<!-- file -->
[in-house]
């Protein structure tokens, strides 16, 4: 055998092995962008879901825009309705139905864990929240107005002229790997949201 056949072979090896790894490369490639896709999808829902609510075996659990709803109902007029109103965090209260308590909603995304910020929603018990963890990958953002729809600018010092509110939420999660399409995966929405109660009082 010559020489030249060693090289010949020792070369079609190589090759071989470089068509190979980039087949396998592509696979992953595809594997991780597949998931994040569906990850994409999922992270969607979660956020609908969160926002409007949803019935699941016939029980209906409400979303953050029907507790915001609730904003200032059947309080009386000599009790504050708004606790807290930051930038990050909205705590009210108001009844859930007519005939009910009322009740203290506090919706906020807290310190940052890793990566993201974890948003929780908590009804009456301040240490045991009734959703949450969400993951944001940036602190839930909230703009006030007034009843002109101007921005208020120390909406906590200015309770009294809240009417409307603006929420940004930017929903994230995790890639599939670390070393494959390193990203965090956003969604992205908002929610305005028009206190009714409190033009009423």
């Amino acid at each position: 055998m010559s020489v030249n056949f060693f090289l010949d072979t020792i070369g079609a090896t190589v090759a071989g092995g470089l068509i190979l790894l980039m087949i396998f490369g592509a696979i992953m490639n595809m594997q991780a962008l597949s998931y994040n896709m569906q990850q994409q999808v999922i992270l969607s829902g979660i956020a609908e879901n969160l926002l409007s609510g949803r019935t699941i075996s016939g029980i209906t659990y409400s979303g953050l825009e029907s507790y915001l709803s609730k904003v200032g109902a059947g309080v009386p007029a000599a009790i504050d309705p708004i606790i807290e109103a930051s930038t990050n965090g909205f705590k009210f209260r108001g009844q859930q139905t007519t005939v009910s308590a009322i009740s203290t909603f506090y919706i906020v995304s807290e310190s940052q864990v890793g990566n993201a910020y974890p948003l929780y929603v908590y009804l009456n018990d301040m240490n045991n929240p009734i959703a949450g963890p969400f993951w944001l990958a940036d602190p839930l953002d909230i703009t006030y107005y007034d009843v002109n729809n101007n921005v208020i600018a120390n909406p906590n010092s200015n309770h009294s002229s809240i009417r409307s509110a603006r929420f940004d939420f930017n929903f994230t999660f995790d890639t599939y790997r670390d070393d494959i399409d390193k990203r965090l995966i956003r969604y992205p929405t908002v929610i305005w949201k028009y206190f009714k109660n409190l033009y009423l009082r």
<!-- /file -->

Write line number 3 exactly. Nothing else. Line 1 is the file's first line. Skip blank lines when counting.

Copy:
């Amino acid at each position: 055998m010559s020489v030249n056949f060693f090289l010949d072979t020792i070369g079609a090896t190589v090759a071989g092995g470089l068509i190979l790894l980039m087949i396998f490369g592509a696979i992953m490639n595809m594997q991780a962008l597949s998931y994040n896709m569906q990850q994409q999808v999922i992270l969607s829902g979660i956020a609908e879901n969160l926002l409007s609510g949803r019935t699941i075996s016939g029980i209906t659990y409400s979303g953050l825009e029907s507790y915001l709803s609730k904003v200032g109902a059947g309080v009386p007029a000599a009790i504050d309705p708004i606790i807290e109103a930051s930038t990050n965090g909205f705590k009210f209260r108001g009844q859930q139905t007519t005939v009910s308590a009322i009740s203290t909603f506090y919706i906020v995304s807290e310190s940052q864990v890793g990566n993201a910020y974890p948003l929780y929603v908590y009804l009456n018990d301040m240490n045991n929240p009734i959703a949450g963890p969400f993951w944001l990958a940036d602190p839930l953002d909230i703009t006030y107005y007034d009843v002109n729809n101007n921005v208020i600018a120390n909406p906590n010092s200015n309770h009294s002229s809240i009417r409307s509110a603006r929420f940004d939420f930017n929903f994230t999660f995790d890639t599939y790997r670390d070393d494959i399409d390193k990203r965090l995966i956003r969604y992205p929405t908002v929610i305005w949201k028009y206190f009714k109660n409190l033009y009423l009082r």